The Netherlands are a small country, but they present many unique cultural features compared to other European nations. Holland have a most peculiar wet territory, and the Dutch have learned through centuries how to live and how to manage it on a technical and political level. Holland was also a country of sailors and merchants, and many different cultures merged.

This series is meant to provide you practical tools in dealing with basic cultural glitches you will sure experience during your visit in the Low Lands.

The first cultural shock that a foreigner coming to the Netherlands have to face is related to the particular form of Dutch toilet vases.
The traditional Dutch toilet is shaped in a way that the user’s wastes are collected in a risen, dry shelf or plateau in the back side of the vase.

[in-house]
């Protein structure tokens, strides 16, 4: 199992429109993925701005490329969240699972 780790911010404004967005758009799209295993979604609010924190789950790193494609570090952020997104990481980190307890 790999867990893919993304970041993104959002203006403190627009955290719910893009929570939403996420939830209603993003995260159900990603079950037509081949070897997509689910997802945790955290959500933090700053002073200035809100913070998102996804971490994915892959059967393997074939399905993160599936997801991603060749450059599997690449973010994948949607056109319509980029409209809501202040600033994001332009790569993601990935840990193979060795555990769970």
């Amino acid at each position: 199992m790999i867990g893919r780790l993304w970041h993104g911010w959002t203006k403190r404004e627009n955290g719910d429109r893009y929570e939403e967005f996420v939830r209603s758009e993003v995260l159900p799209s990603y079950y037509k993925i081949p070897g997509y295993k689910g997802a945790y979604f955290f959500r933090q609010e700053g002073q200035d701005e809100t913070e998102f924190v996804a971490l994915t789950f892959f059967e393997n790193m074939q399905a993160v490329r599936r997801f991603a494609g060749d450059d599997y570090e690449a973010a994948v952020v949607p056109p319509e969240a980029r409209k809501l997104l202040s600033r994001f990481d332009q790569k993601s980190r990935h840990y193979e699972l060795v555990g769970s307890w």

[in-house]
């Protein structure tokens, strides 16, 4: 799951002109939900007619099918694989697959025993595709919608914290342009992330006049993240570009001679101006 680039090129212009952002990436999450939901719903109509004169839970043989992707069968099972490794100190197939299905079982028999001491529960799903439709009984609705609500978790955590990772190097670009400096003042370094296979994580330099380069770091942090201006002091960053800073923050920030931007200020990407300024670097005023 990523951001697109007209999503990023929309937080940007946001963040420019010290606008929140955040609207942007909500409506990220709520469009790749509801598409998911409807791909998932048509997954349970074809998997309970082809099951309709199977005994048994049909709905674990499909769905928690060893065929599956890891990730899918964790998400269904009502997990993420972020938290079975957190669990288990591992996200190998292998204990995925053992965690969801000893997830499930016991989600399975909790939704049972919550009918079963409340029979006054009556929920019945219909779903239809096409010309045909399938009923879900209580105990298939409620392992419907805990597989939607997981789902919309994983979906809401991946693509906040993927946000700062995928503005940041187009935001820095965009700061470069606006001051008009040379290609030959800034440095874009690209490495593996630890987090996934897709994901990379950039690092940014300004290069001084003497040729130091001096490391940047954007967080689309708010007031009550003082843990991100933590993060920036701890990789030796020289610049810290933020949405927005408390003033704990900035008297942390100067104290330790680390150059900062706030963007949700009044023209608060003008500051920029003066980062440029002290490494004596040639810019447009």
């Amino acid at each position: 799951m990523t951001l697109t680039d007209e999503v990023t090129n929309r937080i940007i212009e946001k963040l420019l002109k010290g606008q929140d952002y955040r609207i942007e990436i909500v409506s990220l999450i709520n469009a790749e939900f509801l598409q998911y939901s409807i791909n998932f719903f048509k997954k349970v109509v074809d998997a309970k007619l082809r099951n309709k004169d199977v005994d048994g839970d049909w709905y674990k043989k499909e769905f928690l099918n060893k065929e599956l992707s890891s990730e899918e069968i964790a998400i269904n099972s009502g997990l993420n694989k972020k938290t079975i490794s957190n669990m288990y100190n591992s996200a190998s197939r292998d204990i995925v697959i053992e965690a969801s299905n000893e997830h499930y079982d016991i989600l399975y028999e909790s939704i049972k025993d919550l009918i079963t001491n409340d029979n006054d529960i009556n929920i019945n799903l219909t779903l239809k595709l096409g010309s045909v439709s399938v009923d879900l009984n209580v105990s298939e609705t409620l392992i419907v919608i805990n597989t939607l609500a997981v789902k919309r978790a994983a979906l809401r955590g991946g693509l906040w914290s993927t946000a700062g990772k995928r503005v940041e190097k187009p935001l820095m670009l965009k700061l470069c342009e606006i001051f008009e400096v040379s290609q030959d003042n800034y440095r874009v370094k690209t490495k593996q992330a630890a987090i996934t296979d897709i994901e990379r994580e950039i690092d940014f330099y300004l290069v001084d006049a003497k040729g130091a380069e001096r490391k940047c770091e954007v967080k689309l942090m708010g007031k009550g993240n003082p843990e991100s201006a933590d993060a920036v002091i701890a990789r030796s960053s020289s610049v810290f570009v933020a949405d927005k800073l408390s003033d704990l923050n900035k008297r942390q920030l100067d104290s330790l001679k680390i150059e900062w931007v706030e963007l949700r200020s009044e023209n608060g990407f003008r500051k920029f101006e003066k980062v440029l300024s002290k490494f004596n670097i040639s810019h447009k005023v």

Dutch people, of course, claim that this system is the best one compared to other toilet models, and they could provide many technical reasons to demonstrate their arguments:

A plateau is very useful for studying waste, which can come in handy, especially with children. The second reason is equally practical: the shallow flusher does not spalsh back on the user’s buttocks [1]

Others argue that the Dutch, “if they can’t see land above water, they’re not happy” [2]. Despite being tongue-in-cheek, this statement grabs a deeper motivation for understanding the Dutch toilet morphology: toilet is a product of a precise cultural and semiotic code. Listen to Slovenian philosopher Slavoj Zizek, on toilets and Ideology.


Dutch Culture Shots – Part I – Toilets

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